Bulls And Bears

STI up despite bleak signs from China, US

Bourses in Australia, China, Malaysia down, while Japan and South Korea rise

Local investors managed to push shares up a notch yesterday despite disappointing factory data from China and warning signals from the United States bond market.

The Straits Times Index (STI) added 9.38 points, or 0.3 per cent, to finish at 3,155.71 after Monday's flat result.

Elsewhere, bourses in Australia, China and Malaysia ended lower, Japan and South Korea rose, while Hong Kong closed unchanged.

AxiTrader Asia-Pacific market strategist Stephen Innes noted that the "conspicuous moves came in bond markets".

German bunds tumbled on word that Germany is considering fiscal stimulus measures to counter an economic slowdown.

This triggered a sell-off in US Treasuries, with 10-year yields rising more than two-year ones, which undid the inversion in the yield curve.

Meanwhile, China's August factory deflation fell at its quickest in three years, serving as another reminder of the effects the trade skirmish is having on its economy.

Trading volume here clocked in at 927.37 million shares worth $989.7 million, with losers beating gainers 210 to 170.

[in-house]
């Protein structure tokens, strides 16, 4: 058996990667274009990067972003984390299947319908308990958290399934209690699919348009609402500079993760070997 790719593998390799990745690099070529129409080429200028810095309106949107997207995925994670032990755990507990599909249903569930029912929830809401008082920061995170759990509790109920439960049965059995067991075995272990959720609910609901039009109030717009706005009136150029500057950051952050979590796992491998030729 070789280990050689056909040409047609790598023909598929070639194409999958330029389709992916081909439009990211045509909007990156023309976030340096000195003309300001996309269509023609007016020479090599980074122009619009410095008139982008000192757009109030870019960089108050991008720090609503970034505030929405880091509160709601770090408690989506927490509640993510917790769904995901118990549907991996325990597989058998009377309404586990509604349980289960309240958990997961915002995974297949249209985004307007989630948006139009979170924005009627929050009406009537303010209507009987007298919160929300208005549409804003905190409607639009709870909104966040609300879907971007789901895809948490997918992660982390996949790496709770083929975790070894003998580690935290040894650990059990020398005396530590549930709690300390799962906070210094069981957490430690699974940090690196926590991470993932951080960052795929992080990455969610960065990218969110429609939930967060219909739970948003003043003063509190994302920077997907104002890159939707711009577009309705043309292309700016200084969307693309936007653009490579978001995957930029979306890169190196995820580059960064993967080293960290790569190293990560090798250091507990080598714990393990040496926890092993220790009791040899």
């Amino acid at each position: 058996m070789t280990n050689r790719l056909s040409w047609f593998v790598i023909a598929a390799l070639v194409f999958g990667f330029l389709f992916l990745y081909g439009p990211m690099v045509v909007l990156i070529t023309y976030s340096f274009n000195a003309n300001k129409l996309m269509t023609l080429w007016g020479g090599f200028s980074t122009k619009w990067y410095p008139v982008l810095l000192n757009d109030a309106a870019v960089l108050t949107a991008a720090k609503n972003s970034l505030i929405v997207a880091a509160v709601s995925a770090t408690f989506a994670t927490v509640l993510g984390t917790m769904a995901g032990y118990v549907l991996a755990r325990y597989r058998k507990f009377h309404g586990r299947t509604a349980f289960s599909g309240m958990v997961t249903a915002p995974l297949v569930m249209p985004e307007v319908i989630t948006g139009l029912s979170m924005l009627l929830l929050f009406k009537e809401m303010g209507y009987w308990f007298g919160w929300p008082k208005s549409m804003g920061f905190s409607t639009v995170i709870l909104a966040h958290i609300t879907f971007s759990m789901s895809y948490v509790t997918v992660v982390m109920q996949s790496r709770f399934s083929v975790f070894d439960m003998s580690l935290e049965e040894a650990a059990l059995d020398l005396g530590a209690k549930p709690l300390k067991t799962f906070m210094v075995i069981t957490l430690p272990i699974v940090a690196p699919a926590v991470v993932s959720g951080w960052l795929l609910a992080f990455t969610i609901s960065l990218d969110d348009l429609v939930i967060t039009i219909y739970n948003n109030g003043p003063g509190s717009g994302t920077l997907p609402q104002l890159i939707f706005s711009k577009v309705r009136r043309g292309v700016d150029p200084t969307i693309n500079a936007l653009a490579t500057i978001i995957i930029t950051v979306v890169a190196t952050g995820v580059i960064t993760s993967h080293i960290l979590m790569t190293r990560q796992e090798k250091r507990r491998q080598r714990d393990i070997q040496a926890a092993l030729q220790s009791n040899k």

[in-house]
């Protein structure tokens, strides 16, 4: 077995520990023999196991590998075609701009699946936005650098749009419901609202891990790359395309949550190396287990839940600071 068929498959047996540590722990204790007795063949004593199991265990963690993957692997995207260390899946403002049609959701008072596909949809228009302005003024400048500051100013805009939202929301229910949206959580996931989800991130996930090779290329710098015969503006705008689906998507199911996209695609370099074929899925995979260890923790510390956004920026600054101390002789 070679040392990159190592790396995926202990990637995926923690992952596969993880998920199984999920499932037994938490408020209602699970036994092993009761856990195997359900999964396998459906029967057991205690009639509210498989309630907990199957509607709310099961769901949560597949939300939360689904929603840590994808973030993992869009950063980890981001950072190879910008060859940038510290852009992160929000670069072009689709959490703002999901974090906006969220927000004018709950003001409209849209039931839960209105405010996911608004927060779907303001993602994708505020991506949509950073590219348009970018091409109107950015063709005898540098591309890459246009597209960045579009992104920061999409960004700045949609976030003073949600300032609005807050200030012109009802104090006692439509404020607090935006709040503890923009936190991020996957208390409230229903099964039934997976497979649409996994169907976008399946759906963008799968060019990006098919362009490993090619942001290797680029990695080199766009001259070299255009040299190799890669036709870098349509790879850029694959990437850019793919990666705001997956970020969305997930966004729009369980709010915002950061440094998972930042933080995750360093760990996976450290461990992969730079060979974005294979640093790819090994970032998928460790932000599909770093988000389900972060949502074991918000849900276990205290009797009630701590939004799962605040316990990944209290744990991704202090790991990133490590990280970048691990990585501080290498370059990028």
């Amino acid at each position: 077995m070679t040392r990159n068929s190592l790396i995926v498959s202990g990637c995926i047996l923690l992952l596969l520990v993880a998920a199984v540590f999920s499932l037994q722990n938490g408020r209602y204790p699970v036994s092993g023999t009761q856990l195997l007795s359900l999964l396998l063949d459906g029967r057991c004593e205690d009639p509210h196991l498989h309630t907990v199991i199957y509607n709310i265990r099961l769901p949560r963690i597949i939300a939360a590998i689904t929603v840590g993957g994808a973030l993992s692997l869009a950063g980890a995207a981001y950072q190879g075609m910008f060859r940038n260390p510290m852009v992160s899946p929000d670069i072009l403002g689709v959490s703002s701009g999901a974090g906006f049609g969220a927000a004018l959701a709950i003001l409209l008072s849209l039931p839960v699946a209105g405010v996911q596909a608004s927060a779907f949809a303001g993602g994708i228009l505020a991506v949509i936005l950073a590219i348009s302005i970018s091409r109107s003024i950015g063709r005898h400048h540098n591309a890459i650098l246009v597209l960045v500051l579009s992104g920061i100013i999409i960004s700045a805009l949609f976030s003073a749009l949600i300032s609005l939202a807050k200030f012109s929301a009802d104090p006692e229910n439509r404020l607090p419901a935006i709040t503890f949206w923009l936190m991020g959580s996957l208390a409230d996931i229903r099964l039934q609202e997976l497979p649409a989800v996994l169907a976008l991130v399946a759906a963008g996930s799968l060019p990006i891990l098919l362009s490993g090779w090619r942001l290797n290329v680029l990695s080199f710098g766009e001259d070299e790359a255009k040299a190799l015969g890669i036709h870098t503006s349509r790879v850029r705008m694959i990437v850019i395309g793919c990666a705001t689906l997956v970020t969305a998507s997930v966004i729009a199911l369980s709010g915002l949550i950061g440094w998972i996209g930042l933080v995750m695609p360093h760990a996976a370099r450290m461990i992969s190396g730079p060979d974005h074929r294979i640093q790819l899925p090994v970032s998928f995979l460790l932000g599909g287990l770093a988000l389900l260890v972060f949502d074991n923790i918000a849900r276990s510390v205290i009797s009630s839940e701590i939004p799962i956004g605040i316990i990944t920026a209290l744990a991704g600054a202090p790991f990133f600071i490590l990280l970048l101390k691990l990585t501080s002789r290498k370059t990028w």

Yangzijiang Shipbuilding climbed 3.1 per cent to $1.01. The shipbuilder maintained its position as the STI's most active with 49.9 million shares changing hands.

Institutional interest has picked up after the firm won contracts for new orders last week. UOB Kay Hian upgraded Yangzijiang to "buy" yesterday on "inexpensive valuations" and recent order wins.

The banks were higher. United Overseas Bank set the pace, rising 0.9 per cent to $25.77, while OCBC Bank rose 0.3 per cent to $10.85 and DBS added 0.7 per cent to $24.95.

Real estate investment trusts (Reits) were mostly lower with the FTSE Straits Times Reit Index falling 0.7 per cent.

CMC Markets analyst Margaret Yang said investors seemed to be "buying banks and dumping Reits, as bond yields are surging globally and (with) the US Treasury yield curve less inverted than a week ago". "With similar dividend yield, banks seem to offer better growth prospect than Reits at the moment."

Among secondary stocks, Isetan Singapore surged 9.6 per cent to $5.24 in little more than half a session on news that YTL Starhill Global Reit Management had made an offer to acquire the Japanese department store operator's Wisma Atria stake. Trading was halted in the afternoon, before both parties noted that no deal had been inked yet

A version of this article appeared in the print edition of The Straits Times on September 11, 2019, with the headline 'STI up despite bleak signs from China, US'. Print Edition | Subscribe